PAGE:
To: The Tandem Project International List Serve
From: The Tandem Project
This is an update of The Tandem Project Issue Statement, November 2007
in advance of the Indonesia Universal Review (UPR).The Indonesia UPR (A/HRC/WG.6/1/IDN/1/2/3)
and the debate was held Wednesday 9 April on the floor of the Human Rights Council (HRC). The
UPR is an important new United Nations Human Rights Council review. All U.N.
Member States will report and receive reviews by the HRC over the next two
The Amadiyah, a minority
religious group in
THE TANDEM PROJECT
UNITED NATIONS, HUMAN RIGHTS,
FREEDOM OF RELIGION OR BELIEF
FREEDOM OF RELIGION OR BELIEF
AND UNIVERSAL PERIODIC REVIEW
For: United Nations, Governments, Religions or Beliefs, Academia, NGOs, Media, Civil Society
Indonesia Bans Sects It Deems Blasphemous may be a resource for the Indonesia UPR process to consider the difference between
Extracts from the New York Times article, Indonesia Bans Sects It Deems
Blasphemous, begin on page 3 followed by an Issue Statement
International Standards for National and Local Applications
Objective: Build understanding and support for Article 18, International Covenant on Civil and Political Rights –Everyone shall have the right to freedom of thought, conscience and religion - and the 1981 UN Declaration on the Elimination of All Forms of Intolerance and Discrimination Based on Religion or Belief. Encourage the United Nations, Governments, Religions or Beliefs, Academia, NGOs, Media and Civil Society to use international human rights standards as essential for long-term solutions to conflicts based on religion or belief.
Challenge: In 1968 the United Nations deferred work on an International Convention on the Elimination of all Forms of Religious Intolerance, because of its apparent complexity and sensitivity. In the twenty-first century, a dramatic increase of intolerance and discrimination on grounds of religion or belief is motivating a worldwide search to find solutions to these problems. This is a challenge calling for enhanced dialogue by States and others; including consideration of an International Convention on Freedom of Religion or Belief for protection of and accountability by all religions or beliefs. The tensions in today’s world inspire a question such as:
Response: Is it the appropriate moment to
reinitiate the drafting of a legally binding international convention on
freedom of religion or belief? Law making of this nature requires a minimum
consensus and an environment that appeals to reason rather than emotions. At
the same time we are on a learning curve as the various dimensions of the
Declaration are being explored. Many academics have produced voluminous books
on these questions but more ground has to be prepared before setting up of a UN
working group on drafting a convention. In my opinion, we should not try to
rush the elaboration of a Convention on Freedom of Religion or Belief,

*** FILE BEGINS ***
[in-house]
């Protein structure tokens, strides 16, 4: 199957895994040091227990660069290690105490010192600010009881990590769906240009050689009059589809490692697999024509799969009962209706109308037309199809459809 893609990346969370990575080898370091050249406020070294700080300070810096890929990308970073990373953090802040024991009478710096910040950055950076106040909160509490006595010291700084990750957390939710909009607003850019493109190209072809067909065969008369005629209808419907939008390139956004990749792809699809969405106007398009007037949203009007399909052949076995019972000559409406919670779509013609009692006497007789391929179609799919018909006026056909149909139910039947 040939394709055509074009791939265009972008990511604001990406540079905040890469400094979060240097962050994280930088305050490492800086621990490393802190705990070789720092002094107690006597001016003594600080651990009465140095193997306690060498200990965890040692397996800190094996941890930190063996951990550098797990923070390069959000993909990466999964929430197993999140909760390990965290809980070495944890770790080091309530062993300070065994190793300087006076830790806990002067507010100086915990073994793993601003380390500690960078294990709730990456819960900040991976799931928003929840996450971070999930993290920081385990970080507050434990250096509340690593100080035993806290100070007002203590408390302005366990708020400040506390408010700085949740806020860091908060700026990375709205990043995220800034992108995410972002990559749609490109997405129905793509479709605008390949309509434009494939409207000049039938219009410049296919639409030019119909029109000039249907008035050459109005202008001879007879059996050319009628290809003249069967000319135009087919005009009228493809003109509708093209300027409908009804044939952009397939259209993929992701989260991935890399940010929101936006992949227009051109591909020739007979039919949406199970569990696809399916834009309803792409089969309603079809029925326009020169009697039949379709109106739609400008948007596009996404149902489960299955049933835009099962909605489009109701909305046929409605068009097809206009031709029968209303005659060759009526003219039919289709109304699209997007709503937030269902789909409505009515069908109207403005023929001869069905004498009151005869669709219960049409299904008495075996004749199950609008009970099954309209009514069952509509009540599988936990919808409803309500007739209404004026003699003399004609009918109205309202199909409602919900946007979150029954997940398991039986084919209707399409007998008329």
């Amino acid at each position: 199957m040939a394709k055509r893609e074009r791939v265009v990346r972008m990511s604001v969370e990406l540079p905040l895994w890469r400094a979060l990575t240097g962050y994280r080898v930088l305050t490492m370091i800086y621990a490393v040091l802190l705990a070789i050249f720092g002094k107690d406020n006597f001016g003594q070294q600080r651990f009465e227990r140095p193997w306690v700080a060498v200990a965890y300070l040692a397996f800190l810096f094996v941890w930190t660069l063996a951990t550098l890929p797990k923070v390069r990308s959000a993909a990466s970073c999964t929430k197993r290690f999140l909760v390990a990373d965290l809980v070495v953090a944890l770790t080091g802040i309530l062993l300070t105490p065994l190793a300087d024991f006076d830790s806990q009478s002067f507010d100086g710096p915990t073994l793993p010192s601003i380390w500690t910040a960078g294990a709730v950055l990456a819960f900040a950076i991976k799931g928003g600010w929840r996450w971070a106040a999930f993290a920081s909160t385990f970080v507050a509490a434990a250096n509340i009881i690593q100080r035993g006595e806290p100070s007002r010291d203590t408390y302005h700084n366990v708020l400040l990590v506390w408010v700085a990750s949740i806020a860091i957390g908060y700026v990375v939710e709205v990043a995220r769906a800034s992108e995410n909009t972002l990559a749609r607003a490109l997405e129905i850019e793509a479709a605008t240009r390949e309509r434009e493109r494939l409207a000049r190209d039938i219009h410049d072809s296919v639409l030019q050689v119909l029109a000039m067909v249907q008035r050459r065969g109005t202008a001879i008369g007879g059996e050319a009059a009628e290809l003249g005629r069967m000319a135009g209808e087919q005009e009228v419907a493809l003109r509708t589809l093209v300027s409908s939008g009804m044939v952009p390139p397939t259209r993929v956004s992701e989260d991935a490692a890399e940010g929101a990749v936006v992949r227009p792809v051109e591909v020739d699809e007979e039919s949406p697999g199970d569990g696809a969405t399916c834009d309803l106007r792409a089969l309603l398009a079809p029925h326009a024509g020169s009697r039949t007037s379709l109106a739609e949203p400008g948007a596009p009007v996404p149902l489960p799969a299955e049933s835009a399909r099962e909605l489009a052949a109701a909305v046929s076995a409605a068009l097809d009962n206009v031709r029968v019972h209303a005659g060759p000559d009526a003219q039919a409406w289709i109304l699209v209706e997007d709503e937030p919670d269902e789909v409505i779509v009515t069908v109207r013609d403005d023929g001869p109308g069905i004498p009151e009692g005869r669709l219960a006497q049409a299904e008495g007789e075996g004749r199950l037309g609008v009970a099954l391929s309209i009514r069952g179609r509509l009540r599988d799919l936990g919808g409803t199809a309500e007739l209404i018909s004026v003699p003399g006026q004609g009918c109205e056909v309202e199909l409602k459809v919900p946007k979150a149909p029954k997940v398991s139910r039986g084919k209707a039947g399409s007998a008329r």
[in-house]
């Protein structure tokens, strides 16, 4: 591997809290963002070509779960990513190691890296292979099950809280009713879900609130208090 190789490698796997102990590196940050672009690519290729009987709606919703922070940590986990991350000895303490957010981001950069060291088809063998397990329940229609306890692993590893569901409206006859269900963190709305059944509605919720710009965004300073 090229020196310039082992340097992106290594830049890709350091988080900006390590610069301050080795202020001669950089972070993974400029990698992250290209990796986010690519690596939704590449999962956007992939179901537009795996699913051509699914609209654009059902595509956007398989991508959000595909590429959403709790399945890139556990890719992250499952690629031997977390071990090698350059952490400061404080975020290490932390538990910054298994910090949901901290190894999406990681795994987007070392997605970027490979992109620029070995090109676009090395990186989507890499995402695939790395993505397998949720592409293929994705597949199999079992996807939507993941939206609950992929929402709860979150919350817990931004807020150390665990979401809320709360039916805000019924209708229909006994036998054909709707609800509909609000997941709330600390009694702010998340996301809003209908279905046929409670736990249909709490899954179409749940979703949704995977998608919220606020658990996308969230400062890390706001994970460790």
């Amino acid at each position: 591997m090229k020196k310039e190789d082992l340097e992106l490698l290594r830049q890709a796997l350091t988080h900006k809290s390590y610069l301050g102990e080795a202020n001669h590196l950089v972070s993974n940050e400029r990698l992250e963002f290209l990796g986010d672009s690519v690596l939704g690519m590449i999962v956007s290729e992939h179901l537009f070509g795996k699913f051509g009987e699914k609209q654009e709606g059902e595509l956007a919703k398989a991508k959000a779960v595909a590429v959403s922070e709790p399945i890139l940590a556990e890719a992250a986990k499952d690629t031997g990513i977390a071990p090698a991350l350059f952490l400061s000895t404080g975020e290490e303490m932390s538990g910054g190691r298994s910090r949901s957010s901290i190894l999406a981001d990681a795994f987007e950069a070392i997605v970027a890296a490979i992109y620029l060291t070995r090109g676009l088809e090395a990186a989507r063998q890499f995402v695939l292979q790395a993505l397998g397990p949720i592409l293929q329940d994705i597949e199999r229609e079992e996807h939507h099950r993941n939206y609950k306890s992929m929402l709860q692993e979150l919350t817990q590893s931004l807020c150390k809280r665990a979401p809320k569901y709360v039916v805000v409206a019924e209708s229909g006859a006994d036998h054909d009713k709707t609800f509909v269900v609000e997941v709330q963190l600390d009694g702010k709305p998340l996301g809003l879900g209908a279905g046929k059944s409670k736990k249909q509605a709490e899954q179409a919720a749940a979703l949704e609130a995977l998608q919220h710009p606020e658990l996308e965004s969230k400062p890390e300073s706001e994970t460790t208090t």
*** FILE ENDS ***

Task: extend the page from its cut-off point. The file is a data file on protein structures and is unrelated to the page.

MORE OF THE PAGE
especially not in times of high tensions and unpreparedness. - UN Special Rapporteur on Freedom of Religion or Belief,
Option: After forty years this may be the time, however complex and sensitive, for the United Nations Human Rights Council to appoint an Open-ended Working Group to draft a United Nations Convention on Freedom of Religion or Belief. The mandate for an Open-ended Working Group ought to assure nothing in a draft Convention will be construed as restricting or derogating from any right defined in the Universal Declaration of Human Rights, the International Covenants on Human Rights, and the 1981 UN Declaration on the Elimination of All Forms of Intolerance and of Discrimination Based on Religion or Belief. One writer has said; “Religion raises the stakes of human conflict much higher than tribalism, racism, or politics ever can…it casts the differences between people in terms of eternal rewards and punishments.”
Concept: Separation of Religion or
Belief and State – SOROBAS. The starting point for this concept is the First
Preamble to the 1948 United Nations Universal Declaration of Human Rights; “Whereas recognition of the inherent dignity and of the equal and inalienable
rights of all members of the human family is the foundation of freedom, justice
and peace in the world. It suggests
States recalling their history, culture and constitution adopt fair and equal
human rights protection for all religions or beliefs as described in General
Comment 22 on Article 18, International Covenant on Civil and Political Rights,
UN Human Rights Committee,
Education & Dialogue
Dialogue: United Nations Secretary General Ban Ki Moon, at a UN backed Alliance of Civilizations Forum in January 2008 addressed the importance of dialogue; “Never in our lifetime has there been a more desperate need for constructive and committed dialogue, among individuals, among communities, among cultures, among and between nations.” A writer in another setting said, “The warning signs are clear: unless we establish genuine dialogue within and among all kinds of belief, ranging from religious fundamentalism to secular dogmatism, the conflicts of the future will probably be even more deadly.” Solutions to conflicts over religious or philosophical ideology call for dialogue on the purpose of international law on freedom of religion or belief; and the value of these standards for regional, national and local applications.